Citroen describes the interior of its Cxperience hybrid concept car as “a haven of well-being where occupants can relax and decompress” on memory foam seats amid walnut wood trim and bright lemon yellow upholstery.
It’s all part of the carmaker’s Advanced Comfort programme, that includes hydraulic cushions in the suspension system and also focuses on filtering out external noise. The suspension set-up alone, says Citroen “significantly improves the filtration system regardless of the defects in the road.”
Cxperience will be unveiled at the Paris motor show next month and showcases future models from Citroen. It is 4.85m long, 2m wide, 1.37m tall and its short front and rear overhangs allow for a wheelbase of 3m. The Citroen C6 had a wheelbase of 2.9m.
Exterior highlights include adjustable air intakes on the front bumper, an aerodynamic concave rear window and rear-hinged ‘suicide’ doors for easy access. Cxperience features sharp arrow-like LED headlights that merge with the familiar chevron-formed grille. Additional LEDs fill the flanks.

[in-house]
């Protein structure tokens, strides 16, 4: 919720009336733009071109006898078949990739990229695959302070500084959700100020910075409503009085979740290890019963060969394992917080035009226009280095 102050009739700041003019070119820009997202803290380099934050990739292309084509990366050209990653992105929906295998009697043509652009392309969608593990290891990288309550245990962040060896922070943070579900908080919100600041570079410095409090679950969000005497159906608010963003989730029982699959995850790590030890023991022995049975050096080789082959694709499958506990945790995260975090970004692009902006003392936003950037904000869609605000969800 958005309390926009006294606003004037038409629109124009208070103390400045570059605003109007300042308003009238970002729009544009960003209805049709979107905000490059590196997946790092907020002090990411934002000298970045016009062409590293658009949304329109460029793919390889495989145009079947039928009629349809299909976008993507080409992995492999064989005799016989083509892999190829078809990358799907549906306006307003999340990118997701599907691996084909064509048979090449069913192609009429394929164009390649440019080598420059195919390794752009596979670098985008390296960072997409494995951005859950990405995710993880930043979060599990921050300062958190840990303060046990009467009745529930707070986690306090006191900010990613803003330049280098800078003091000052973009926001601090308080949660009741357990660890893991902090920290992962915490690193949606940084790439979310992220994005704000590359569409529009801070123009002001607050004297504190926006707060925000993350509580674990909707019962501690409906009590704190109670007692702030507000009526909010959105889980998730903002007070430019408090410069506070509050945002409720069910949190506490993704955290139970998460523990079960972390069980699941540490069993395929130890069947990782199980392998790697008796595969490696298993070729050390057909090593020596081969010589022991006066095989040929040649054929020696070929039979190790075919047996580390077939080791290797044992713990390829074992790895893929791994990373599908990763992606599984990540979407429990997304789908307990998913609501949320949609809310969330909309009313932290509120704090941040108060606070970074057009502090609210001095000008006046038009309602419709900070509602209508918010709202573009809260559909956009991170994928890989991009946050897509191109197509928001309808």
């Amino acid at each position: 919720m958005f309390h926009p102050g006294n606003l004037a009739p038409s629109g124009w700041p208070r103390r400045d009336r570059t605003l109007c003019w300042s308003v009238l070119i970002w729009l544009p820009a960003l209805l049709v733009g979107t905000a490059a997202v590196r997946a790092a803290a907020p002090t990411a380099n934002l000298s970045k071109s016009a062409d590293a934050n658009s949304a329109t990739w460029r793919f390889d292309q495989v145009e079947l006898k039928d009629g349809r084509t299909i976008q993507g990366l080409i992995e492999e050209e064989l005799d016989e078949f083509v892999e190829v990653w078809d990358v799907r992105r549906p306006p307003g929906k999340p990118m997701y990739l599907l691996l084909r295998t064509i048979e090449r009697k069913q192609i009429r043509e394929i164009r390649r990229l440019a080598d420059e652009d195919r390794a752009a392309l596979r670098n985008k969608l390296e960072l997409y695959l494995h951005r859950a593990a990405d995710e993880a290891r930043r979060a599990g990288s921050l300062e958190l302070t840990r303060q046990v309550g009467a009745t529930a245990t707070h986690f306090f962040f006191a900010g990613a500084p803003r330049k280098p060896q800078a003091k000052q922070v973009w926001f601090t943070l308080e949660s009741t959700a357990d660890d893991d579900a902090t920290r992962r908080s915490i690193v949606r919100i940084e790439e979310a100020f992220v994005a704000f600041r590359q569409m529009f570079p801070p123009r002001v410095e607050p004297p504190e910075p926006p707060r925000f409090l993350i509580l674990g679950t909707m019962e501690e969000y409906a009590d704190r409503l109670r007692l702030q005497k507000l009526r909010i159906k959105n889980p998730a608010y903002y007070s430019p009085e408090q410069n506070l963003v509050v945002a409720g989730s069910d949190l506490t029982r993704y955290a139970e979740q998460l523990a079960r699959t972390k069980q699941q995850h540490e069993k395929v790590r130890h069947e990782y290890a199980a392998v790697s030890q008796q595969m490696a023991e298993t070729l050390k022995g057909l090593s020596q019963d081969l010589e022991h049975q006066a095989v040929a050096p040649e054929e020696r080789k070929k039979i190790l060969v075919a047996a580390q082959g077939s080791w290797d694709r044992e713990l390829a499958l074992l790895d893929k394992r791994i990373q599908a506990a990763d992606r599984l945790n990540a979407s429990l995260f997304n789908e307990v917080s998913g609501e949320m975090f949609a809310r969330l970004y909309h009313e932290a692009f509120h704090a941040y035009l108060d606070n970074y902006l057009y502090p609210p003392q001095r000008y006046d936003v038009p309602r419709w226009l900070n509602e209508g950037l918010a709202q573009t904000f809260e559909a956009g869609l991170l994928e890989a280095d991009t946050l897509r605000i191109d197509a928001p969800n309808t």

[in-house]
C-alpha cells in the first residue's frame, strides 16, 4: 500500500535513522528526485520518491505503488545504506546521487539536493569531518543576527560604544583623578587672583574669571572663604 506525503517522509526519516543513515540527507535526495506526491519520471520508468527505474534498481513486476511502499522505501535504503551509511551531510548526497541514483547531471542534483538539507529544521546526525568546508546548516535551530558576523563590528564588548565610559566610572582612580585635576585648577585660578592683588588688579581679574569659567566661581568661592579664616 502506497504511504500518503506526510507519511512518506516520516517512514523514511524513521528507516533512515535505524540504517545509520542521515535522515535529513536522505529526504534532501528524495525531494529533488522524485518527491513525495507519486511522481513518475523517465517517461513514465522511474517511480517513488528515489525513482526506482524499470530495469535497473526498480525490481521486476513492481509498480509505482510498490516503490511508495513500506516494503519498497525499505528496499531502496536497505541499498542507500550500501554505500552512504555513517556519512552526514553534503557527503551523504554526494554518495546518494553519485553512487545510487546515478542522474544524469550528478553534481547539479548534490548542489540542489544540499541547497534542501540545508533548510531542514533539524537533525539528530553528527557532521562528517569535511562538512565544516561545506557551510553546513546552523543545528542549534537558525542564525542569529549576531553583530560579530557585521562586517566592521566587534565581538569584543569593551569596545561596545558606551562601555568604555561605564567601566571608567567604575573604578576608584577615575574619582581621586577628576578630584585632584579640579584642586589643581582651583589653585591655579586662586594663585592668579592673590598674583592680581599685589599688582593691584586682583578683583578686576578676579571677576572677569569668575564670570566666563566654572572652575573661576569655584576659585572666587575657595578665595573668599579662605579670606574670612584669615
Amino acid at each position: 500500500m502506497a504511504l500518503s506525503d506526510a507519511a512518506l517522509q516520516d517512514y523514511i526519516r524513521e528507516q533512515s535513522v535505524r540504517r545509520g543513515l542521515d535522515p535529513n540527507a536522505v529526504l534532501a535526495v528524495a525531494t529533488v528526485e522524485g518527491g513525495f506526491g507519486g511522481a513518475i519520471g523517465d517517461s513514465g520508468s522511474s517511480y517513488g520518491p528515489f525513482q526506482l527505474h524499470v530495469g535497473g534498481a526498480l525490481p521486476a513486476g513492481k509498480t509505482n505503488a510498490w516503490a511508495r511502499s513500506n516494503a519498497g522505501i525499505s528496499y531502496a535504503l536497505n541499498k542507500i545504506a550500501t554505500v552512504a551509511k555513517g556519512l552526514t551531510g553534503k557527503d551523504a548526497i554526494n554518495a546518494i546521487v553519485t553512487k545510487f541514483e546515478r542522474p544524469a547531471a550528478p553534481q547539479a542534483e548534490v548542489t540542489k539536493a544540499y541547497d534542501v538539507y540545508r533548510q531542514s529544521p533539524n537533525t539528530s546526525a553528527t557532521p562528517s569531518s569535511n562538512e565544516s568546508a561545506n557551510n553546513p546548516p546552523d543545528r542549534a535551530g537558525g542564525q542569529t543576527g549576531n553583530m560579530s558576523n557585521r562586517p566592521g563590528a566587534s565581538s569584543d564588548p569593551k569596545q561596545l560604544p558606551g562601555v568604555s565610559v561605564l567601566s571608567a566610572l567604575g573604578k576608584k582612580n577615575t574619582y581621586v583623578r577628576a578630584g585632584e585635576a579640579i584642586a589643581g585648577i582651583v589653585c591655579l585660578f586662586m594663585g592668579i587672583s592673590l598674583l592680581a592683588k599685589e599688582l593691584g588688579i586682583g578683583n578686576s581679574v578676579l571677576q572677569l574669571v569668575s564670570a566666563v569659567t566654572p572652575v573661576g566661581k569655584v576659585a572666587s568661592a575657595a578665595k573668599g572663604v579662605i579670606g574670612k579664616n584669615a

Door-mounted cameras replace the exterior mirrors and send pictures to small digital screens on the inner door panels. Along with front and rear cameras, the driver gets a 360deg view around the car. The concept also features the ConnectedCAM camera, which records the road ahead.
The plug-in hybrid powertrain comprises a petrol engine delivering between 110kW and 150kW and an electric motor providing up to 80kW. Citroen claims an all-electric range of 60km. An eight-speed automatic transmission is sandwiched between the petrol engine and the electric motor, and a compact battery under the cabin delivers electric power to the rear axle.
But Cxperience’s party piece is the cabin. Inspired by “architecture, decoration and furnishings”, it’s a mix of clean design with premium materials and cutting-edge technology. A 19-inch, 16/3 format rectangular screen on the dashboard is the vehicle’s control center, grouping functions like air-conditioning, driving aids, navigation and media sources.
The split screen allows a front seat passenger to watch a film on two-thirds of the screen while the driver uses the remaining third for navigation. The rear passengers have access to a tablet that lets them adjust their seats, climate control and media playing.
The most interesting element is the entertainment system. Citroen provided each seat with its own set of speakers and microphones. This allows passengers to speak to each other without the intrusion of road noise, or tune into their own selection of music.